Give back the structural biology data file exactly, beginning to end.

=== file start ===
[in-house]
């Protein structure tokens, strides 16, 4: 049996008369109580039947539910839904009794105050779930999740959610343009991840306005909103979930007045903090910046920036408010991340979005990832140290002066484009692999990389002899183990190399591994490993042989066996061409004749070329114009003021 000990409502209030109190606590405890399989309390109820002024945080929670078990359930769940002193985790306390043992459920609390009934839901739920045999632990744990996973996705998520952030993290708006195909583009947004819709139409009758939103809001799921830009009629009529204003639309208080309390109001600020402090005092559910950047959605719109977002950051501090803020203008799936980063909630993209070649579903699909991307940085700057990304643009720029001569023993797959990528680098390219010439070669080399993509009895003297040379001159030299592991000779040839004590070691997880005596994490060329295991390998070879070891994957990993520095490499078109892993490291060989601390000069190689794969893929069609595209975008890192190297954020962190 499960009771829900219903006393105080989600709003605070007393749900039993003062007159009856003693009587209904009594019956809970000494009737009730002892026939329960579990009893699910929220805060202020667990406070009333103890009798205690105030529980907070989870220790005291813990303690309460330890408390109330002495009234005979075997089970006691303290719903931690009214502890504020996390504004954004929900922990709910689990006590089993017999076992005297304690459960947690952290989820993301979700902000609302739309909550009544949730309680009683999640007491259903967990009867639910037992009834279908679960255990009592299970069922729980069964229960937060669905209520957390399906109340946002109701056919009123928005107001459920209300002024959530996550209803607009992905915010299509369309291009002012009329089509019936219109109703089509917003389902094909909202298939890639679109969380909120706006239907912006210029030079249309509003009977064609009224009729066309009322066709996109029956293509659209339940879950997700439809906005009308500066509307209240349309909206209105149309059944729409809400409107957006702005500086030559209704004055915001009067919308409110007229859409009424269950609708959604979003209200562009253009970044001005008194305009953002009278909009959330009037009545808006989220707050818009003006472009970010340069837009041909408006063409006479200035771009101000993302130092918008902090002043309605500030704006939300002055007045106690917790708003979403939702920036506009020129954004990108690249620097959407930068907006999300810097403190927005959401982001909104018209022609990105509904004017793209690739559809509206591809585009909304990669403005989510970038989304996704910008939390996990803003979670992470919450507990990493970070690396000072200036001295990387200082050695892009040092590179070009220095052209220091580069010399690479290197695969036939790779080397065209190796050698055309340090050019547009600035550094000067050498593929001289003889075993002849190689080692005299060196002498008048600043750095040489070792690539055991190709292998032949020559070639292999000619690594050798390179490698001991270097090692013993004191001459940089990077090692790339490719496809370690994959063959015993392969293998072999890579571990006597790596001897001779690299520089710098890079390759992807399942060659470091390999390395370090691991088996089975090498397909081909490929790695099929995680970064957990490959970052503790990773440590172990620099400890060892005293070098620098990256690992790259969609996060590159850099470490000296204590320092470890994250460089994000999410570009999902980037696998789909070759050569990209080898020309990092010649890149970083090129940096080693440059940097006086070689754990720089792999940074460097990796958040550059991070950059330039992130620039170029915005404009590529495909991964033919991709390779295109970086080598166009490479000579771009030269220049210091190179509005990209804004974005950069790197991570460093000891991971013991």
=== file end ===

[in-house]
């Protein structure tokens, strides 16, 4: 049996008369109580039947539910839904009794105050779930999740959610343009991840306005909103979930007045903090910046920036408010991340979005990832140290002066484009692999990389002899183990190399591994490993042989066996061409004749070329114009003021 000990409502209030109190606590405890399989309390109820002024945080929670078990359930769940002193985790306390043992459920609390009934839901739920045999632990744990996973996705998520952030993290708006195909583009947004819709139409009758939103809001799921830009009629009529204003639309208080309390109001600020402090005092559910950047959605719109977002950051501090803020203008799936980063909630993209070649579903699909991307940085700057990304643009720029001569023993797959990528680098390219010439070669080399993509009895003297040379001159030299592991000779040839004590070691997880005596994490060329295991390998070879070891994957990993520095490499078109892993490291060989601390000069190689794969893929069609595209975008890192190297954020962190 499960009771829900219903006393105080989600709003605070007393749900039993003062007159009856003693009587209904009594019956809970000494009737009730002892026939329960579990009893699910929220805060202020667990406070009333103890009798205690105030529980907070989870220790005291813990303690309460330890408390109330002495009234005979075997089970006691303290719903931690009214502890504020996390504004954004929900922990709910689990006590089993017999076992005297304690459960947690952290989820993301979700902000609302739309909550009544949730309680009683999640007491259903967990009867639910037992009834279908679960255990009592299970069922729980069964229960937060669905209520957390399906109340946002109701056919009123928005107001459920209300002024959530996550209803607009992905915010299509369309291009002012009329089509019936219109109703089509917003389902094909909202298939890639679109969380909120706006239907912006210029030079249309509003009977064609009224009729066309009322066709996109029956293509659209339940879950997700439809906005009308500066509307209240349309909206209105149309059944729409809400409107957006702005500086030559209704004055915001009067919308409110007229859409009424269950609708959604979003209200562009253009970044001005008194305009953002009278909009959330009037009545808006989220707050818009003006472009970010340069837009041909408006063409006479200035771009101000993302130092918008902090002043309605500030704006939300002055007045106690917790708003979403939702920036506009020129954004990108690249620097959407930068907006999300810097403190927005959401982001909104018209022609990105509904004017793209690739559809509206591809585009909304990669403005989510970038989304996704910008939390996990803003979670992470919450507990990493970070690396000072200036001295990387200082050695892009040092590179070009220095052209220091580069010399690479290197695969036939790779080397065209190796050698055309340090050019547009600035550094000067050498593929001289003889075993002849190689080692005299060196002498008048600043750095040489070792690539055991190709292998032949020559070639292999000619690594050798390179490698001991270097090692013993004191001459940089990077090692790339490719496809370690994959063959015993392969293998072999890579571990006597790596001897001779690299520089710098890079390759992807399942060659470091390999390395370090691991088996089975090498397909081909490929790695099929995680970064957990490959970052503790990773440590172990620099400890060892005293070098620098990256690992790259969609996060590159850099470490000296204590320092470890994250460089994000999410570009999902980037696998789909070759050569990209080898020309990092010649890149970083090129940096080693440059940097006086070689754990720089792999940074460097990796958040550059991070950059330039992130620039170029915005404009590529495909991964033919991709390779295109970086080598166009490479000579771009030269220049210091190179509005990209804004974005950069790197991570460093000891991971013991």